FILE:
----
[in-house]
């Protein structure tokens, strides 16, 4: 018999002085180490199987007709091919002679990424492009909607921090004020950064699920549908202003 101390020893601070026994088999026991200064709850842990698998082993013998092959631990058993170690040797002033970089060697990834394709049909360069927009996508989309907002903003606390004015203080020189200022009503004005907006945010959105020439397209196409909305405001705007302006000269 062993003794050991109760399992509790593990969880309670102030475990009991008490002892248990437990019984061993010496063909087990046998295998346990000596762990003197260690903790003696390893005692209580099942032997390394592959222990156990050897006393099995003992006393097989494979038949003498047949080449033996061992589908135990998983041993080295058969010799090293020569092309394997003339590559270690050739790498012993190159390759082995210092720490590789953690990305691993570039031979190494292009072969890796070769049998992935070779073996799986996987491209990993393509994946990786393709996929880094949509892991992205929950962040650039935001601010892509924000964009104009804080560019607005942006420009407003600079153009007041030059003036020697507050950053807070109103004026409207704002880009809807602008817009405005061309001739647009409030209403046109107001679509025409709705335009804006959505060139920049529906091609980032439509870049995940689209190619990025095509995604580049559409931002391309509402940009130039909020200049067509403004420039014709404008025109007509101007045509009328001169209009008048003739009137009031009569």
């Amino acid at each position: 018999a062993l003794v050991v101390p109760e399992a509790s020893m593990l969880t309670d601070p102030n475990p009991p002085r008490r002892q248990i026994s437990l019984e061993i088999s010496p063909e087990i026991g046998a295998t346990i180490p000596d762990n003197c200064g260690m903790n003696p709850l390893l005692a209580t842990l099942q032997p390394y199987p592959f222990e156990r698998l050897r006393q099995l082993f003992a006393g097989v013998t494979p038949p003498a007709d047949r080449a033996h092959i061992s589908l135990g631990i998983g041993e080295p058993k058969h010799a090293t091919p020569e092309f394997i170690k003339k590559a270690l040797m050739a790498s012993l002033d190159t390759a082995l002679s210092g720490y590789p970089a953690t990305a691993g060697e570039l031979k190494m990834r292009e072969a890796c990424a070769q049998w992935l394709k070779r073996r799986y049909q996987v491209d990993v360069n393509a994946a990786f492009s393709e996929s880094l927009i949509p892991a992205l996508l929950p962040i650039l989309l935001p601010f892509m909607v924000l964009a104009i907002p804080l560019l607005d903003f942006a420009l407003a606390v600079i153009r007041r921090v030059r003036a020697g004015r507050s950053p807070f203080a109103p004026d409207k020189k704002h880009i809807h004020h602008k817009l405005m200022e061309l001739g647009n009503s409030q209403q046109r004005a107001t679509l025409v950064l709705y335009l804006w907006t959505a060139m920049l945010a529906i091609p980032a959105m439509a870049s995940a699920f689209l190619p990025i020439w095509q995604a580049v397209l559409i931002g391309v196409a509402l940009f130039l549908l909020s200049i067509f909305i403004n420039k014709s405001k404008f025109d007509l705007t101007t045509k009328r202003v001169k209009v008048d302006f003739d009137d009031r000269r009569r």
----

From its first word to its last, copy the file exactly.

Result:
[in-house]
């Protein structure tokens, strides 16, 4: 018999002085180490199987007709091919002679990424492009909607921090004020950064699920549908202003 101390020893601070026994088999026991200064709850842990698998082993013998092959631990058993170690040797002033970089060697990834394709049909360069927009996508989309907002903003606390004015203080020189200022009503004005907006945010959105020439397209196409909305405001705007302006000269 062993003794050991109760399992509790593990969880309670102030475990009991008490002892248990437990019984061993010496063909087990046998295998346990000596762990003197260690903790003696390893005692209580099942032997390394592959222990156990050897006393099995003992006393097989494979038949003498047949080449033996061992589908135990998983041993080295058969010799090293020569092309394997003339590559270690050739790498012993190159390759082995210092720490590789953690990305691993570039031979190494292009072969890796070769049998992935070779073996799986996987491209990993393509994946990786393709996929880094949509892991992205929950962040650039935001601010892509924000964009104009804080560019607005942006420009407003600079153009007041030059003036020697507050950053807070109103004026409207704002880009809807602008817009405005061309001739647009409030209403046109107001679509025409709705335009804006959505060139920049529906091609980032439509870049995940689209190619990025095509995604580049559409931002391309509402940009130039909020200049067509403004420039014709404008025109007509101007045509009328001169209009008048003739009137009031009569």
């Amino acid at each position: 018999a062993l003794v050991v101390p109760e399992a509790s020893m593990l969880t309670d601070p102030n475990p009991p002085r008490r002892q248990i026994s437990l019984e061993i088999s010496p063909e087990i026991g046998a295998t346990i180490p000596d762990n003197c200064g260690m903790n003696p709850l390893l005692a209580t842990l099942q032997p390394y199987p592959f222990e156990r698998l050897r006393q099995l082993f003992a006393g097989v013998t494979p038949p003498a007709d047949r080449a033996h092959i061992s589908l135990g631990i998983g041993e080295p058993k058969h010799a090293t091919p020569e092309f394997i170690k003339k590559a270690l040797m050739a790498s012993l002033d190159t390759a082995l002679s210092g720490y590789p970089a953690t990305a691993g060697e570039l031979k190494m990834r292009e072969a890796c990424a070769q049998w992935l394709k070779r073996r799986y049909q996987v491209d990993v360069n393509a994946a990786f492009s393709e996929s880094l927009i949509p892991a992205l996508l929950p962040i650039l989309l935001p601010f892509m909607v924000l964009a104009i907002p804080l560019l607005d903003f942006a420009l407003a606390v600079i153009r007041r921090v030059r003036a020697g004015r507050s950053p807070f203080a109103p004026d409207k020189k704002h880009i809807h004020h602008k817009l405005m200022e061309l001739g647009n009503s409030q209403q046109r004005a107001t679509l025409v950064l709705y335009l804006w907006t959505a060139m920049l945010a529906i091609p980032a959105m439509a870049s995940a699920f689209l190619p990025i020439w095509q995604a580049v397209l559409i931002g391309v196409a509402l940009f130039l549908l909020s200049i067509f909305i403004n420039k014709s405001k404008f025109d007509l705007t101007t045509k009328r202003v001169k209009v008048d302006f003739d009137d009031r000269r009569r």